Do Prices Determine Vertical Integration? Evidence from Trade Policy
Harvard University - Business, Government and the International Economy Unit
Centre for Economic Policy Research (CEPR); Université Libre de Bruxelles (ULB) - European Center for Advanced Research in Economics and Statistics (ECARES)
University of Vienna
Andrew F. Newman
Boston University - Department of Economics
May 24, 2013
Harvard Business School BGIE Unit Working Paper No. 10-060
What is the relationship between product prices and vertical integration? While the literature has focused on how integration affects prices, this paper shows that prices can affect integration. Many theories in organizational economics and industrial organization posit that integration, while costly, increases productivity. If true, it follows from firms' maximizing behavior that higher prices cause firms to choose more integration. The reason is that at low prices, increases in revenue resulting from enhanced productivity are too small to justify the cost, whereas at higher prices, the revenue benefit exceeds the cost. Trade policy provides a source of exogenous price variation to assess the validity of this prediction: higher tariffs should lead to higher prices and therefore to more integration. We construct firm-level indices of vertical integration for a large set of countries and industries and exploit cross-section and time-series variation in import tariffs to examine their impact on firm boundaries. Our empirical results provide strong support for the view that output prices are a key determinant of vertical integration.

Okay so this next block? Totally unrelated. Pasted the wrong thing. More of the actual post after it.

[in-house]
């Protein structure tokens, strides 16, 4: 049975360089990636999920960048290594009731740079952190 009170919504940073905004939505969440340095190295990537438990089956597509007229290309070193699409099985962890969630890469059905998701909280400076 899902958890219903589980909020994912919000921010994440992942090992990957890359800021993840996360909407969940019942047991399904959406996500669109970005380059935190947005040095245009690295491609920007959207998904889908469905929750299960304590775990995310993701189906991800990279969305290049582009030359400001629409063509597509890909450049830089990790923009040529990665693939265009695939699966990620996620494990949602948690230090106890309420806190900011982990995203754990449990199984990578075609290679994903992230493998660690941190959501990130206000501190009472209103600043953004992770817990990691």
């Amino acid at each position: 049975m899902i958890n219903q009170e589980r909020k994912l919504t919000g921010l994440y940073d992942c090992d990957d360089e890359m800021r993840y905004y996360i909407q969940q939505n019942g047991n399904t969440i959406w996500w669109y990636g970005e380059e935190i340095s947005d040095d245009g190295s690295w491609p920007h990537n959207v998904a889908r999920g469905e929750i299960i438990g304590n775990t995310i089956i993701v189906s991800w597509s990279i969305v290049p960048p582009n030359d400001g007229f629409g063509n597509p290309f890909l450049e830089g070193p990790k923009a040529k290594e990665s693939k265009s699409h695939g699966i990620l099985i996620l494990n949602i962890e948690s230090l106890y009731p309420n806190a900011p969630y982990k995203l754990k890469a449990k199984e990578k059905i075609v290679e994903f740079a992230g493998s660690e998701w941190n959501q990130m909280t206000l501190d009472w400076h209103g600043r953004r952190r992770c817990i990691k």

Number of Pages in PDF File: 44
Keywords: Theory of the firm, vertical integration, product prices
JEL Classification: D2, L2working papers series
Date posted: June 16, 2010 ; Last revised: May 24, 2013
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